Self-Exposure: Human-Interest Journalism and the Emergence of Celebrity in America, 1890-1940

Self-Exposure: Human-Interest Journalism and the Emergence of Celebrity in America, 1890-1940

Self-Exposure: Human-Interest Journalism and the Emergence of Celebrity in America, 1890-1940

Self-Exposure: Human-Interest Journalism and the Emergence of Celebrity in America, 1890-1940

Synopsis

Few features of contemporary American culture are as widely lamented as the public's obsession with celebrity--and the trivializing effect this obsession has on what appears as news. Nevertheless, America's "culture of celebrity" remains misunderstood, particularly when critics discuss its historical roots.

In this pathbreaking book, Charles Ponce de Leon provides a new interpretation of the emergence of celebrity. Focusing on the development of human-interest journalism about prominent public figures, he illuminates the ways in which new forms of press coverage gradually undermined the belief that famous people were "great, " instead encouraging the public to regard them as complex, interesting, even flawed individuals and offering readers seemingly intimate glimpses of the "real" selves that were presumed to lie behind the calculated, self-promotional fronts that celebrities displayed in public. But human-interest journalism about celebrities did more than simply offer celebrities a new means of gaining publicity or provide readers with "inside dope, " says Ponce de Leon. In chapters devoted to celebrities from the realms of business, politics, entertainment, and sports, he shows how authors of celebrity journalism used their writings to weigh in on subjects as wide-ranging as social class, race relations, gender roles, democracy, political reform, self-expression, material success, competition, and the work ethic, offering the public a new lens through which to view these issues.

Excerpt

At first he was simply the "dark horse, ” the shy, obscure Midwesterner determined to fly solo, the least publicized of the aviators seeking to win the "race” and become the first to complete the dangerous flight across the Atlantic. Because he avoided reporters and the media circus that had developed around the other teams of aviators, little was known about Charles A. Lindbergh. Indeed, until his arrival on Long Island in May 1927 he was nobody. and though his backers in St. Louis had hired two press agents to accompany him, during the week he was in New York Lindbergh remained aloof from the publicity mongering in which rivals engaged. Instead he obsessed over the condition of his plane and the vagaries of the weather. When the press referred to him it was often as the "Flying Fool, ” a moniker that reflected his obsessiveness and the widespread belief that a solo flight was almost certainly suicidal.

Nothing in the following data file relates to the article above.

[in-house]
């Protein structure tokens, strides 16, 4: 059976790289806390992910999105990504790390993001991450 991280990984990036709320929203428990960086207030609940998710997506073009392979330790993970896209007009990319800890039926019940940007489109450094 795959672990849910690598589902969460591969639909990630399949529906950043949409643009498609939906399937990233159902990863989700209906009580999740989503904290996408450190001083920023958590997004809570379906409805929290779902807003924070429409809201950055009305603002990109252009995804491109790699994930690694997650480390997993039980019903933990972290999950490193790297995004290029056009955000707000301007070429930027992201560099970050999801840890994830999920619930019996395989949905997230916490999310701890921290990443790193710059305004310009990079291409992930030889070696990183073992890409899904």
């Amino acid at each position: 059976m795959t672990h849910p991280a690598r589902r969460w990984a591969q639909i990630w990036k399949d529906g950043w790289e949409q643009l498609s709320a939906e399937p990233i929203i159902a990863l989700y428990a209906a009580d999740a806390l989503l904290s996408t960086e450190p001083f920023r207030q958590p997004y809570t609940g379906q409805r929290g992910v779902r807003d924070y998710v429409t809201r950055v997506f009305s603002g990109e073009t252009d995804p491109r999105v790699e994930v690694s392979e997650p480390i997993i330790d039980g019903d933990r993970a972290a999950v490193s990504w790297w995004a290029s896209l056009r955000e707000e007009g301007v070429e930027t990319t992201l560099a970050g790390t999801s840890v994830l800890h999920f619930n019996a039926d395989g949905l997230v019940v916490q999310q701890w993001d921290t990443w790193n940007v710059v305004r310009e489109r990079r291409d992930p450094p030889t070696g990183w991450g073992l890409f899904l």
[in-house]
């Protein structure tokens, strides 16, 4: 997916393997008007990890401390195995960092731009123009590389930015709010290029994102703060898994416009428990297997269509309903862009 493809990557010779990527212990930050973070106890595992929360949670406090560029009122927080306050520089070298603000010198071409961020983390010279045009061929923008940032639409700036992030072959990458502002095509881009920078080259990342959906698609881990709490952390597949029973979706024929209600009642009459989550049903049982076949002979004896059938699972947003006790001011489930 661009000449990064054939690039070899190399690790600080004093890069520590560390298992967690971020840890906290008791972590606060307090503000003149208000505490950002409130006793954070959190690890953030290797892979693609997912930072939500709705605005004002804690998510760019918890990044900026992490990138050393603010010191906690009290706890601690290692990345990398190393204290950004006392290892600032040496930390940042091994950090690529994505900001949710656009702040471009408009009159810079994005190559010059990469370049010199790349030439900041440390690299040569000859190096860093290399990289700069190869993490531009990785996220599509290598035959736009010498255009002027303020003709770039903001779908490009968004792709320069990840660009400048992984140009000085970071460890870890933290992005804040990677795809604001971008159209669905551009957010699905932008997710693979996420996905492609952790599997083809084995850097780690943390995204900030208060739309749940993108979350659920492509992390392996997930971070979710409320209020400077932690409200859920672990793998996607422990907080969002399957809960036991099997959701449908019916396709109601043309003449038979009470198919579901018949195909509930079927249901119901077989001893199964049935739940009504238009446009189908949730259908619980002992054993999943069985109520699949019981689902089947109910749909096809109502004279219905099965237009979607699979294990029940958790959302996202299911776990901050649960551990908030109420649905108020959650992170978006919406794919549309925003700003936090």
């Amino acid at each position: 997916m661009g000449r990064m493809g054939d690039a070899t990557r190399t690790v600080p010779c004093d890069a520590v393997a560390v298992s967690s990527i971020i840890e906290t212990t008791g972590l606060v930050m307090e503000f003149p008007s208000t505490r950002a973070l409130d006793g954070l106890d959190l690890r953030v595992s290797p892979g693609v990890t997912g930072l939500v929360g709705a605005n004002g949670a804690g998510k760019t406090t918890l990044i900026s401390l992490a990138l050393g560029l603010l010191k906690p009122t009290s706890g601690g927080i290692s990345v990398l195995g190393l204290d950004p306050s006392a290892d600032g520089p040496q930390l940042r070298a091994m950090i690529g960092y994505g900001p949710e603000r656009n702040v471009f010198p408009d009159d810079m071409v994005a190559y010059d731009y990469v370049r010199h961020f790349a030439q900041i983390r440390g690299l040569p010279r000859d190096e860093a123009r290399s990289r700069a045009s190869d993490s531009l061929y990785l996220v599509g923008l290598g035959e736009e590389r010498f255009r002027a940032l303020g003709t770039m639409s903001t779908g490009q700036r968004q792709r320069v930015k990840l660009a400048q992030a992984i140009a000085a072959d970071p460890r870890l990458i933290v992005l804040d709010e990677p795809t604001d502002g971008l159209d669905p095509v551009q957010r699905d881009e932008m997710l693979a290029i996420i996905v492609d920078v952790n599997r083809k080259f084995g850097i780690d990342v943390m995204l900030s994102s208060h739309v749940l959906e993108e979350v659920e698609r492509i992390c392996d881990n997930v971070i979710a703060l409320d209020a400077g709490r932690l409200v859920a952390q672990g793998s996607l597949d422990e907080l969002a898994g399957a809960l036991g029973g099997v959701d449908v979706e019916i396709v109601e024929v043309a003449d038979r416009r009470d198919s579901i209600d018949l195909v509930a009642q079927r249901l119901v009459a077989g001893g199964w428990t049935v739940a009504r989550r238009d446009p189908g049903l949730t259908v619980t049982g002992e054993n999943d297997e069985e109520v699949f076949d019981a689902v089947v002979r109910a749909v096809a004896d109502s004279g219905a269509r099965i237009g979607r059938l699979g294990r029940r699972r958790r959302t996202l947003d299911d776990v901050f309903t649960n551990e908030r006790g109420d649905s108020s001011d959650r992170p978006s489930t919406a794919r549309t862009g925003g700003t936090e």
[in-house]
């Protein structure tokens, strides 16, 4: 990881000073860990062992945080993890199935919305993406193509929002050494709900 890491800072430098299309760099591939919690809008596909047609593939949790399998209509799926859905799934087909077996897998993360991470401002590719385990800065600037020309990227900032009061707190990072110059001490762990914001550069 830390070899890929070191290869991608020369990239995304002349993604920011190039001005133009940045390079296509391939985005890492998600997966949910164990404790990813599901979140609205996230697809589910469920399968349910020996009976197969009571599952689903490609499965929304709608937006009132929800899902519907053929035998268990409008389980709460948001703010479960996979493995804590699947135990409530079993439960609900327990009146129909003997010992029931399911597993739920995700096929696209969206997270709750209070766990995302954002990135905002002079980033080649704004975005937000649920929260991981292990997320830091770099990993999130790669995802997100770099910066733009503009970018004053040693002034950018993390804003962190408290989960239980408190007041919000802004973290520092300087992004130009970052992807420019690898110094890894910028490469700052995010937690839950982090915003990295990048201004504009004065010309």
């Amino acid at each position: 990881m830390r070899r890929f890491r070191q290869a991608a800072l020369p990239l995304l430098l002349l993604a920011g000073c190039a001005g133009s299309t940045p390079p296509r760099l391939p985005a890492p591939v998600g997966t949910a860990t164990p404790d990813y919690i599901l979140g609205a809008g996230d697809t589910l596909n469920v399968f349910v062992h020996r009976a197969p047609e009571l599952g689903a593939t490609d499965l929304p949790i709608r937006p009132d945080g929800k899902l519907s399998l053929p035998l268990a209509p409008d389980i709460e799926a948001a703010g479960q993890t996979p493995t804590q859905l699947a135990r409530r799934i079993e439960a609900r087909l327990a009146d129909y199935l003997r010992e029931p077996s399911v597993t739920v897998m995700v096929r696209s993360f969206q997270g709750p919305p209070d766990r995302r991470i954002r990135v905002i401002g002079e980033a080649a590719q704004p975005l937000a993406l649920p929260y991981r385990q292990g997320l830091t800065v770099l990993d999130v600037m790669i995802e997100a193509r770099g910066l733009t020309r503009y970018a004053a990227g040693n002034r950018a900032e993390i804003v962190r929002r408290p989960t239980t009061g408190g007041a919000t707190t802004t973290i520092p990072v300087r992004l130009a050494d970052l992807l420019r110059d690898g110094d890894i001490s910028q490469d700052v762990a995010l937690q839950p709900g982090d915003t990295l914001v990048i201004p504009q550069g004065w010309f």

All of this changed on May 22, when seemingly against the odds Lindbergh reached the European continent and landed at an airfield outside Paris. Suddenly Lindbergh became the hottest name in the newspaper business. Reams of material about him appeared in the press, detailing every angle of his flight and seeking to illuminate the man who had performed this spectacular feat. the torrent of publicity continued for days, as reporters scurried to learn about Lindbergh's background and personality. Within a week of his flight he had become the most highly publicized person in the world, the subject of an unprecedented out- pouring of news and human-interest journalism. Recast by the press as "Lucky Lindy, ” he was now instantly recognizable, the details of his life well known to millions of people who two weeks before had never heard of Lindbergh or met him in person. To Lindbergh's dismay, many of these details were spurious, the products of rumor and gossip that newspaper editors were willing to publish to satisfy the enormous public demand for information about him. Even worse, much of the information published focused not on aviation, as Lindbergh had hoped, but on . . .

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